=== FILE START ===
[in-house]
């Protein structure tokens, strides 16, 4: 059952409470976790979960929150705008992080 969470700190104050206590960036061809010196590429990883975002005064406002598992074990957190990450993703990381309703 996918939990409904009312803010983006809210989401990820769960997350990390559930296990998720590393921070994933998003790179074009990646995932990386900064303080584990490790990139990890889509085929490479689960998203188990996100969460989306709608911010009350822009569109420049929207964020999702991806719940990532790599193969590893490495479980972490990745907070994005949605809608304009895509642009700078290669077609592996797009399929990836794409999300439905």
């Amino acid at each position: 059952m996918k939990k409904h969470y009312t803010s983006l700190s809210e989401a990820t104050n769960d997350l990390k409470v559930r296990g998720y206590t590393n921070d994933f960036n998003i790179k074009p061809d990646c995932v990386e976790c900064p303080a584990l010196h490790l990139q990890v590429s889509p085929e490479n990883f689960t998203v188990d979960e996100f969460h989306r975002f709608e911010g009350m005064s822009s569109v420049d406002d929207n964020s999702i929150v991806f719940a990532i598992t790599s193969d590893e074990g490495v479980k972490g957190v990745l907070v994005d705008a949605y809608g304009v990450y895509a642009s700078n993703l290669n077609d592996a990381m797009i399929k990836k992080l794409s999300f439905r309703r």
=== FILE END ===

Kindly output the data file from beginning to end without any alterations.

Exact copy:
[in-house]
């Protein structure tokens, strides 16, 4: 059952409470976790979960929150705008992080 969470700190104050206590960036061809010196590429990883975002005064406002598992074990957190990450993703990381309703 996918939990409904009312803010983006809210989401990820769960997350990390559930296990998720590393921070994933998003790179074009990646995932990386900064303080584990490790990139990890889509085929490479689960998203188990996100969460989306709608911010009350822009569109420049929207964020999702991806719940990532790599193969590893490495479980972490990745907070994005949605809608304009895509642009700078290669077609592996797009399929990836794409999300439905």
């Amino acid at each position: 059952m996918k939990k409904h969470y009312t803010s983006l700190s809210e989401a990820t104050n769960d997350l990390k409470v559930r296990g998720y206590t590393n921070d994933f960036n998003i790179k074009p061809d990646c995932v990386e976790c900064p303080a584990l010196h490790l990139q990890v590429s889509p085929e490479n990883f689960t998203v188990d979960e996100f969460h989306r975002f709608e911010g009350m005064s822009s569109v420049d406002d929207n964020s999702i929150v991806f719940a990532i598992t790599s193969d590893e074990g490495v479980k972490g957190v990745l907070v994005d705008a949605y809608g304009v990450y895509a642009s700078n993703l290669n077609d592996a990381m797009i399929k990836k992080l794409s999300f439905r309703r």